Posts tagged: howto

Installing Debian with root on iSCSI

You know, if a normal person wanted a diskless Debian install, they’d use NFS – a widely supported way to have a root filesystem on a network share and therefore reasonably easy to set-up. I however, wanted to have the root filesystem on iSCSI since it’s a nice, fast way of achieving the same thing. I’m now going to document how I achieved this for those who wish to do the same, but first: if you want an easy solution, use NFS. Seriously. You need to have some experience as a Linux sysadmin, developer and Debian user to make this work.


You’re still reading? OK then, here goes.

The first step is to configure your iSCSI target, which I won’t go into here. You may find my previous post, Playing with iSCSI, helpful. Now grab a copy of the Debian netinst CD image, burn it to CD and boot from it on the machine you want to install on. Note: it’s essential that you have another machine already running the version of Debian that you’re installing.

Using another machine, you now need to get a copy of the open-iscsi sources. You should do this on a Debian system running the same version of Debian, with the same kernel on the same architecture as you are installing. Simply run:

apt-get source open-iscsi

You now need to make some modifications to the open-iscsi source to make it work in the Debian Installer environment (and in initramfs, which we’ll come to later). The changes are minimal, but for convenience I’ve produced a patch:


Change into the directory containing the open-iscsi source, and apply the patch as follows:

patch -p1 < /path/to/open-iscsi-initrdfix.patch

Now simply type make to build open-iscsi. This will build the open-iscsi userspace applications and the necessary kernel modules. If you find that open-iscsi refuses to build kernel modules with a complaint like the following:

make[1]: *** No rule to make target `linux_2_6_26′, needed by `kernel_check’. Stop.

Then don’t worry – this simply means that you can avoid compiling the modules, and will need to copy them from the running kernel instead.

You now need to copy some files, plus a few modules from the running kernel, to a USB pen-drive. From the open-iscsi directory you need the following (ignore the .ko files if the kernel modules didn’t build):


Plus the following files from your running kernel:

/lib/modules/`uname -r`/kernel/crypto/crc32c.ko
/lib/modules/`uname -r`/kernel/lib/libcrc32c.ko

If the open-iscsi kernel modules didn’t build before, copy the following too:

/lib/modules/`uname -r`/kernel/kernel/drivers/scsi/iscsi_tcp.ko
/lib/modules/`uname -r`/kernel/drivers/scsi/libiscsi.ko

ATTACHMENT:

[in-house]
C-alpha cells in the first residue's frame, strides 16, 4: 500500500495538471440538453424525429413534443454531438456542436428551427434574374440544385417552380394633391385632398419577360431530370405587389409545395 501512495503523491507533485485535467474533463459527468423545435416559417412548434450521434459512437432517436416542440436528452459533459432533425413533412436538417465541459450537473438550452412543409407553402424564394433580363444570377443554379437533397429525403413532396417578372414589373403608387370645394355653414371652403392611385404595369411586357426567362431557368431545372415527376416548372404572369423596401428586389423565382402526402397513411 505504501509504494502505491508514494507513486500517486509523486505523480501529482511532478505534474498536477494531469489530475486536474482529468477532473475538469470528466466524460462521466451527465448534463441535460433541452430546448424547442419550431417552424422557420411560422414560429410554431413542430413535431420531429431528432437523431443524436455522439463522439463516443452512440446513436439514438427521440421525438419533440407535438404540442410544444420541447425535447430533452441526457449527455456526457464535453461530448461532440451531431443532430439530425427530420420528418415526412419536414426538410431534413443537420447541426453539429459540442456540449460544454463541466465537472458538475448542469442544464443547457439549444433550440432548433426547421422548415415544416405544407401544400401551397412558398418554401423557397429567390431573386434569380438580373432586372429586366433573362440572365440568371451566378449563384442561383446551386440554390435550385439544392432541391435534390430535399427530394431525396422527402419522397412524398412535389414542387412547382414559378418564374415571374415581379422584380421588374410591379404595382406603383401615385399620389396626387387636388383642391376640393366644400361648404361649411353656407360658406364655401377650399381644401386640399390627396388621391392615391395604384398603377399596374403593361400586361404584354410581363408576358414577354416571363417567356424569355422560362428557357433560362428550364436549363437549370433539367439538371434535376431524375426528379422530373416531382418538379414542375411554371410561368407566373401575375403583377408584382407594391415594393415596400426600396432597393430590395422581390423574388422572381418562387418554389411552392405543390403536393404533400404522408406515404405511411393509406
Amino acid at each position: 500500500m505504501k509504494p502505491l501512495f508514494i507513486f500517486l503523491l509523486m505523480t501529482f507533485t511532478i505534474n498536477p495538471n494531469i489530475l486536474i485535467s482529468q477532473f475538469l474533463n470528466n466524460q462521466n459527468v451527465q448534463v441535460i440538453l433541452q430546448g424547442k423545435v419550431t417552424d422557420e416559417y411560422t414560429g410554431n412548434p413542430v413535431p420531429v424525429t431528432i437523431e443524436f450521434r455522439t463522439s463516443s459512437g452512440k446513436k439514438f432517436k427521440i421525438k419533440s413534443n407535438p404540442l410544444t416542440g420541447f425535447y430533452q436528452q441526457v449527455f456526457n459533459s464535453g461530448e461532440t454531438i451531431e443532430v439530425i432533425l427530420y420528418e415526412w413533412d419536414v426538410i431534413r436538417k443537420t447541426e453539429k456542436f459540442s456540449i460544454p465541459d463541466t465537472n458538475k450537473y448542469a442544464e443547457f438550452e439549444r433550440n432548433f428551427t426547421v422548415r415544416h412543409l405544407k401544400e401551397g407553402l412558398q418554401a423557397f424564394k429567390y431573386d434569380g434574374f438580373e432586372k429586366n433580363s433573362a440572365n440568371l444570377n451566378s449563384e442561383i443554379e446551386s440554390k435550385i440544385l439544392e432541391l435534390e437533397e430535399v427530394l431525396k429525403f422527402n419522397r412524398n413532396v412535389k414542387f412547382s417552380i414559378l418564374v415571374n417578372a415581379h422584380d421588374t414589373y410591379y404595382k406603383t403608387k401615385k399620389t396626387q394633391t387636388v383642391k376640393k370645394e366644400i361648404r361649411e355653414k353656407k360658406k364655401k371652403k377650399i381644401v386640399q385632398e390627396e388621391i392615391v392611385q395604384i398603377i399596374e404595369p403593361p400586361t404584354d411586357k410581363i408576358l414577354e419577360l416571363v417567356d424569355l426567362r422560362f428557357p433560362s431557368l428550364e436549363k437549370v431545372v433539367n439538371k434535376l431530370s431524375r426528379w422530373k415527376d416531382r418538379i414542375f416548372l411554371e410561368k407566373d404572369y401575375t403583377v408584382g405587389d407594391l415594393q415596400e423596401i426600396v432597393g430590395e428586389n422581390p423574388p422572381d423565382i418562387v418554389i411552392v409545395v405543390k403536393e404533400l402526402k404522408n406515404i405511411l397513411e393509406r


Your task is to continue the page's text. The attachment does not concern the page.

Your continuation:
/lib/modules/`uname -r`/kernel/drivers/scsi/scsi_transport_iscsi.ko

Now on the machine you’re installing on, begin the Debian installation and continue normally until after the stage where the network is configured. Now switch to a console (Alt+F2), insert your USB pen-drive and mount it. Copy the files off it and place them in /tmp.

You now need to create /etc/iscsi/initiatorname.iscsi with content like the following:

The actual name isn’t important, just make something up (as long as it’s in the above format).
Now remove your USB pen-drive (important!) and run the following commands to get iSCSI going:

insmod /tmp/libiscsi.ko
insmod /tmp/scsi_transport_iscsi.ko
insmod /tmp/iscsi-tcp.ko
insmod /tmp/libcrc32c.ko
insmod /tmp/crc32c.ko
/tmp/iscsiadm -m discovery -t sendtargets -p <iscsi target ip address>:<port>
/tmp/iscsiadm -m node -L all

That will load all the required modules, discover your target and then connect to it. All being well, it will appear as a SCSI disk (check dmesg). Now you can continue the install normally. At the final stage of the install DON’T allow the system to reboot – the installed system can’t boot yet.

I decided that I wanted to boot using BOOTP and TFTP. You might want to boot from USB, a flash card or something else, in which case you’re on your own – I’m going to document how to boot using BOOP and TFTP. On your iSCSI target machine (or any machine, actually) configure the required daemons and drop in the Debian netboot files – you may wish to use Preparing Files for TFTP Net Booting as a guide.

Now that your installation is finished, you need to copy some files off the installed system to your pen drive. You need the initramfs and the kernel from /mnt/target/boot/ directory, named initrd.img-<kernelversion> and ‘vmlinuz-<kernelversion>. You also need the entire /etc/iscsi directory.

Now copy the files onto the machine you configured as your TFTP server, and put the kernel image into your tftp directory (probably /tftpboot). You now need to modify the initramfs image to add the iSCSI bits.

First, decompress the initramfs image into an empty directory:

gzip -dc <initramfs image> | cpio -id